Jean Dupuy and DeeDee Halleck's Self Portrait

Emily Harvey Foundation

537 Broadway #2
New York, NY 10012
Friday, April 7th to Sunday, April 9th, 2023

Electronic Arts Intermix (EAI) and the Emily Harvey Foundation are pleased to present a weekend-long engagement celebrating the life and work of Jean Dupuy (1925-2021), a trailblazing figure in art and technology and a fundamental node connecting the fields of conceptual, performance, and video art in 1970s downtown New York.

Friday, April 7th
7 pm

Screening of DeeDee Halleck and Jean Dupuy's Self Portait, followed by conversation with Halleck, Barbara Moore, and Carlota Schoolman
RSVP here.

Saturday, April 8th to Sunday, April 9th
1 pm to 6 pm
Selected works by Dupuy on view

On the evening of Friday, April 7th, DeeDee Halleck will present a recent transfer of her and Dupuy’s Self Portrait (1974), which captures the duo making art and cooking tarts at his loft and studio at 405 East 13th Street. Following the screening, Halleck, Barbara Moore, and Carlota Schoolman will reflect on the artist’s activities and impact. On Saturday and Sunday, April 8 to 9 from 1 pm to 6 pm, a selection of Dupuy’s drawings, collages, and sculptural interventions either featured in the film or made around the same time as Self Portrait will be on display.

Originally trained as a painter in Paris, Dupuy disavowed his earliest medium by throwing his artworks into the Seine, and soon immersed himself in the city’s growing performance and sound poetry scenes, eventually relocating to New York in 1967. Within a year, the artist generated significant attention for his sculpture Cone Pyramid (Heart Beats Dust), a glass box outfitted with a stethoscope that vibrated a cloud of red particles to the rhythm of a viewer’s heartbeat. The piece won a competition held by Experiments in Art and Technology (EAT) directed by Robert Rauschenberg and Billy Klüver, and was soon featured in the landmark exhibition The Machine as Seen at the End of the Mechanical Age organized by Pontus Hultén at the Museum of Modern Art. Dupuy joined the Sonnabend Gallery, with whom he exhibited widely until his departure from the gallery in 1973.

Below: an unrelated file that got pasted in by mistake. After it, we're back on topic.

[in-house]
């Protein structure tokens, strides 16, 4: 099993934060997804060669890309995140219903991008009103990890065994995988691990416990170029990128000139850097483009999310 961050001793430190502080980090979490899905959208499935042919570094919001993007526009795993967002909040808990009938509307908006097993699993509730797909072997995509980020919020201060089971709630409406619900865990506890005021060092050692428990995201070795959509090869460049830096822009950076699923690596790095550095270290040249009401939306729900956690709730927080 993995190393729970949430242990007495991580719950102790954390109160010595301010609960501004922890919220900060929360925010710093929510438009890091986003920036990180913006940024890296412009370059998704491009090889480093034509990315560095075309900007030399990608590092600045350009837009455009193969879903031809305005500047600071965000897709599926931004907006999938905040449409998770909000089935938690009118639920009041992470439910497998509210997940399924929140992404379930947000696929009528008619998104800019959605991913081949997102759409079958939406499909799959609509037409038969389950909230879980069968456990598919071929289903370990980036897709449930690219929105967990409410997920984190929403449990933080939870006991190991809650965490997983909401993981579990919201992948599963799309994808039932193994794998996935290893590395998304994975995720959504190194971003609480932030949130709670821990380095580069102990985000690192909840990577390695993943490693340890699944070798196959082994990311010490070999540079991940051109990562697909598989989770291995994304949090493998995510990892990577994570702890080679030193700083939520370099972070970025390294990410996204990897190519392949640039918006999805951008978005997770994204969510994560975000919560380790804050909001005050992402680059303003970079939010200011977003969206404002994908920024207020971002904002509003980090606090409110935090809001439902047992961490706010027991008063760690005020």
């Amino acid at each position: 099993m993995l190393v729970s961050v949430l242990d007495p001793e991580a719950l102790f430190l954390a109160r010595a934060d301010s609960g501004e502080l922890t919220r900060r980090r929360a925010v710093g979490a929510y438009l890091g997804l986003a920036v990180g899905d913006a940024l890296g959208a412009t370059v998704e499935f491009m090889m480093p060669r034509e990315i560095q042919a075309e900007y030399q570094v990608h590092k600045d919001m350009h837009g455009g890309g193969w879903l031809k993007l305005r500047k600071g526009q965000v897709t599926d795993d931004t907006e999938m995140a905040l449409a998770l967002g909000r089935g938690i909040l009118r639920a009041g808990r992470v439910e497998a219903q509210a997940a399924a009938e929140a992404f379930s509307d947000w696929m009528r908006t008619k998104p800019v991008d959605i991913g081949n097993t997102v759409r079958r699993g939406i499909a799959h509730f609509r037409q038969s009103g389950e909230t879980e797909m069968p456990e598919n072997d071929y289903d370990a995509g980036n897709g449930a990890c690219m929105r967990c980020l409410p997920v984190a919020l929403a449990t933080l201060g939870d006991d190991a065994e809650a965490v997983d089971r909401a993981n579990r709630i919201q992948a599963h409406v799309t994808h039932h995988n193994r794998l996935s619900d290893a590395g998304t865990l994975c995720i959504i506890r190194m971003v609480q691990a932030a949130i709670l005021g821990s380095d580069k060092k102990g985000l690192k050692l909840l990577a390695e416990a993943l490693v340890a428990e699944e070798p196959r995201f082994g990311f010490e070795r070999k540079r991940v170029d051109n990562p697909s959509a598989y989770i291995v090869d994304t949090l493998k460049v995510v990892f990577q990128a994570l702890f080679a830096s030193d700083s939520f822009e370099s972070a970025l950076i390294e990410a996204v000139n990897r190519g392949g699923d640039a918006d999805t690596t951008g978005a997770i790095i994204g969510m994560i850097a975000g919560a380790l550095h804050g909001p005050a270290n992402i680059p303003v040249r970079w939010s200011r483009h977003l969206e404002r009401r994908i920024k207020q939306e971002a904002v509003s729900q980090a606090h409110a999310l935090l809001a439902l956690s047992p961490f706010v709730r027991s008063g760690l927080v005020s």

From 1973 to 1979, Dupuy was a prolific organizer of group shows and collective happenings, engaging many of the key performers, musicians, and conceptual artists of the era with events organized at his loft, the Whitney Museum, the Kitchen and the Judson Church. Among these are the storied Soup and Tart (1974), a multimedia dinner party pairing home-cooked soup, bread, apple tarts and wine with two-minute performances by Yvonne Rainer, Charles Atlas, Philip Glass, Gordon Matta-Clark, Joan Jonas, Hannah Wilke, and many others; his video performances Chant A Capella (1977, with Davidson Gigliotti) and Artists Propaganda (1978, with Kit Fitzgerald and John Sanborn); and hosting a wedding and Fluxus cabaret celebrating the marriage of George Maciunas and Billie Hutching (1978). From 1976 to 1979, Dupuy presented many performance concerts at his Grommet Studio, ran in one of Maciunas’s artist co-ops in the loft that is now known as the Emily Harvey Foundation.

In the early ‘80s, Dupuy relocated to Pierrefeu, a commune in southeastern France. He again shifted his focus to anagram and wordplay-based art, publishing over twenty books on the subject and exhibiting across Europe and the United States until his death in April 2021.